“If we can, having some form of overseas experience helps. Having an open mind to try new strategies, hone our cultural intelligence and gain a diversity of experiences makes our life richer.”
“We also need to be an international nation. For example, if we don’t have foreigners but only Singaporeans doing research here, can we be as competitive as others who attract talent from all over the world?”
5. Being searchable
“Being searchable and being part of networks helps you. When there is a job opening, usually hirers will search within their known network. Already being part of the right network increases your chances of getting and staying in a job. People will refer you. That’s how I also got headhunted myself several times.”
“If you’re searchable, you may avoid the hassle of finding a job through the traditional recruitment route. Being headhunted reduces your time spent in looking for a job.”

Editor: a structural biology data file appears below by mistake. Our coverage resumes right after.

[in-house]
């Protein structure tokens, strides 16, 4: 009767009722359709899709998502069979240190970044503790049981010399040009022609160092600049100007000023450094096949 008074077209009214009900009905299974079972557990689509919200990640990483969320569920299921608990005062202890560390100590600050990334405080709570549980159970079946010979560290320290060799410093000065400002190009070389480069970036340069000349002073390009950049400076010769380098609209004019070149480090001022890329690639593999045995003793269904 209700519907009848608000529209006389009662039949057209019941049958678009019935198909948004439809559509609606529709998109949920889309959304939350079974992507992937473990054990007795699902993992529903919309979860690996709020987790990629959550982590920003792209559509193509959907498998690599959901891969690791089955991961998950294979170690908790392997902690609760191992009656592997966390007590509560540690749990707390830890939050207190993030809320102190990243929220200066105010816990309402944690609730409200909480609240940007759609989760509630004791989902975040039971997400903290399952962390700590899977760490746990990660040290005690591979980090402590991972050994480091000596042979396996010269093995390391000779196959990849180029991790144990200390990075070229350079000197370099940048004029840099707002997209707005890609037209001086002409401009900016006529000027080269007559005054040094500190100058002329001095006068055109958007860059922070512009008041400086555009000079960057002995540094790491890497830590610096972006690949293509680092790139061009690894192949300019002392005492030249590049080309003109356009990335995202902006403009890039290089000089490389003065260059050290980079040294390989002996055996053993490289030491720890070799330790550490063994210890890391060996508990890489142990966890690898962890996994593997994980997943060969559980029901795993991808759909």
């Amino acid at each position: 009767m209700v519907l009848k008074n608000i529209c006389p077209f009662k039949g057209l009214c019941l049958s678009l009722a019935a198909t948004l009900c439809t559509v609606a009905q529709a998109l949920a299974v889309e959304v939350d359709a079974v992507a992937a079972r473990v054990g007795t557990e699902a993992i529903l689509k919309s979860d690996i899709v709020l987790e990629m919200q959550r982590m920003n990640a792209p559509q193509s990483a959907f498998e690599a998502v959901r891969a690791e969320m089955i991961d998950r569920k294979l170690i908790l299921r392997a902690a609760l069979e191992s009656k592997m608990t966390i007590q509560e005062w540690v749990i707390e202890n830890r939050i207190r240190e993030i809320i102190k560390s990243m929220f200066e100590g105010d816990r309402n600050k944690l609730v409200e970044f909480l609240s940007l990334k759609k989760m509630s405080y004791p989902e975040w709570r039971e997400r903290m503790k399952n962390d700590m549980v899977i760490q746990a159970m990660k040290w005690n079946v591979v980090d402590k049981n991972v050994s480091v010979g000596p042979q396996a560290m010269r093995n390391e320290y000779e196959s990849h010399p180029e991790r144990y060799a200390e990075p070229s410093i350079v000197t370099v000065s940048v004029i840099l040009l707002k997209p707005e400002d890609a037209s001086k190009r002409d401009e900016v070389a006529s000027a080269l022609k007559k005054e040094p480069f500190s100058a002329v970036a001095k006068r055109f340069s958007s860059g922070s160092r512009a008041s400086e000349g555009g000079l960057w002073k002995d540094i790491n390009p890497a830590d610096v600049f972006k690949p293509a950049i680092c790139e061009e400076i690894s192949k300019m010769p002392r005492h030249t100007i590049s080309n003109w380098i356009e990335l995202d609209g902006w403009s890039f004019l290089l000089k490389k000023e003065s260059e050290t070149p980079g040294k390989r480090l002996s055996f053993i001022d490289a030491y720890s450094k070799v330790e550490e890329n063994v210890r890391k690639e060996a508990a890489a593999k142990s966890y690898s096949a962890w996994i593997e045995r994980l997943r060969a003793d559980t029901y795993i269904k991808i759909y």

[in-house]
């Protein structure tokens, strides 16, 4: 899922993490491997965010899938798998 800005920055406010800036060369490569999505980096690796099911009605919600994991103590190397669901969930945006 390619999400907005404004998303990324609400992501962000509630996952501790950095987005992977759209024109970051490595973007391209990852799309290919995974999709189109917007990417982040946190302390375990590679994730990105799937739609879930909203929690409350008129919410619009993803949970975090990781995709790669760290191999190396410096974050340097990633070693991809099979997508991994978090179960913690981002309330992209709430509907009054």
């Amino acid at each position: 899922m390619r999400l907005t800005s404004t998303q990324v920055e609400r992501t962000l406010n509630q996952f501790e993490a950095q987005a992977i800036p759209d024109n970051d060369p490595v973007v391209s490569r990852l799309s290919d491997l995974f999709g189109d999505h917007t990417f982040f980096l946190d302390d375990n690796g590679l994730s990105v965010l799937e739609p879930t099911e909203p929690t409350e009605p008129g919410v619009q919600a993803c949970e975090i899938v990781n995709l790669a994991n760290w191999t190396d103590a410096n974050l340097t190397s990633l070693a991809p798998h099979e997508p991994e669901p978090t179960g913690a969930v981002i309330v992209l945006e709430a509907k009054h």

“Humans are spiritual and emotional beings. When we do something that is not aligned with our spirit, we will face blockages and bondages that hold our potential back. Finding your alignment is important so you know what works for you.”
When you are positive, you will think of what you can do even if you’re in a bad situation, not obsess over what you can’t do or can’t control. You are discovering choices, options that you can act on, and empowering yourself to figure things out.
If you are not yet ready to embark on your journey to expand your Circle of Influence, I hope the quote below encourages you.
Whatever challenges, problems, setbacks you’re facing — this too, shall pass.